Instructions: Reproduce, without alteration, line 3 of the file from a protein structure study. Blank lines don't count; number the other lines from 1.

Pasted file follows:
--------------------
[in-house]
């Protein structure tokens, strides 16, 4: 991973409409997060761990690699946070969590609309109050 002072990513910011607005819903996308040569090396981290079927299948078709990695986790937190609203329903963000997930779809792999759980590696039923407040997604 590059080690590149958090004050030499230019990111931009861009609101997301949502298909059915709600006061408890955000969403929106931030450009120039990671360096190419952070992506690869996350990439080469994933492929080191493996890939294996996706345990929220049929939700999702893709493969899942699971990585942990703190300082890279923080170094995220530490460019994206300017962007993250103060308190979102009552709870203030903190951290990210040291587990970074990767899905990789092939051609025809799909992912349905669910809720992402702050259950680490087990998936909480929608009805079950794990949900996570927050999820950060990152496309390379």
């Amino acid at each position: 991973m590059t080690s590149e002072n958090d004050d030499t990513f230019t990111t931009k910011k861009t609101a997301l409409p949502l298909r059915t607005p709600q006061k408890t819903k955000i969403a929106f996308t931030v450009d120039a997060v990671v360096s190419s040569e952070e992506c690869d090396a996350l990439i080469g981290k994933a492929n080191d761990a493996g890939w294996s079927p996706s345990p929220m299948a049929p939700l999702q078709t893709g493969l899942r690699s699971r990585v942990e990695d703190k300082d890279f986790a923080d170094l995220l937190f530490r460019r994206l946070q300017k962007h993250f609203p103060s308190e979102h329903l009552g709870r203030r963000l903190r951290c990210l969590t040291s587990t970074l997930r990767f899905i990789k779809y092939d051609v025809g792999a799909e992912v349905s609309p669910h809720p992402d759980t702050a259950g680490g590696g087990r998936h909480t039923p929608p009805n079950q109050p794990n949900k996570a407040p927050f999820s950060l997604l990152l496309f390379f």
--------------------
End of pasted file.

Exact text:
């Amino acid at each position: 991973m590059t080690s590149e002072n958090d004050d030499t990513f230019t990111t931009k910011k861009t609101a997301l409409p949502l298909r059915t607005p709600q006061k408890t819903k955000i969403a929106f996308t931030v450009d120039a997060v990671v360096s190419s040569e952070e992506c690869d090396a996350l990439i080469g981290k994933a492929n080191d761990a493996g890939w294996s079927p996706s345990p929220m299948a049929p939700l999702q078709t893709g493969l899942r690699s699971r990585v942990e990695d703190k300082d890279f986790a923080d170094l995220l937190f530490r460019r994206l946070q300017k962007h993250f609203p103060s308190e979102h329903l009552g709870r203030r963000l903190r951290c990210l969590t040291s587990t970074l997930r990767f899905i990789k779809y092939d051609v025809g792999a799909e992912v349905s609309p669910h809720p992402d759980t702050a259950g680490g590696g087990r998936h909480t039923p929608p009805n079950q109050p794990n949900k996570a407040p927050f999820s950060l997604l990152l496309f390379f």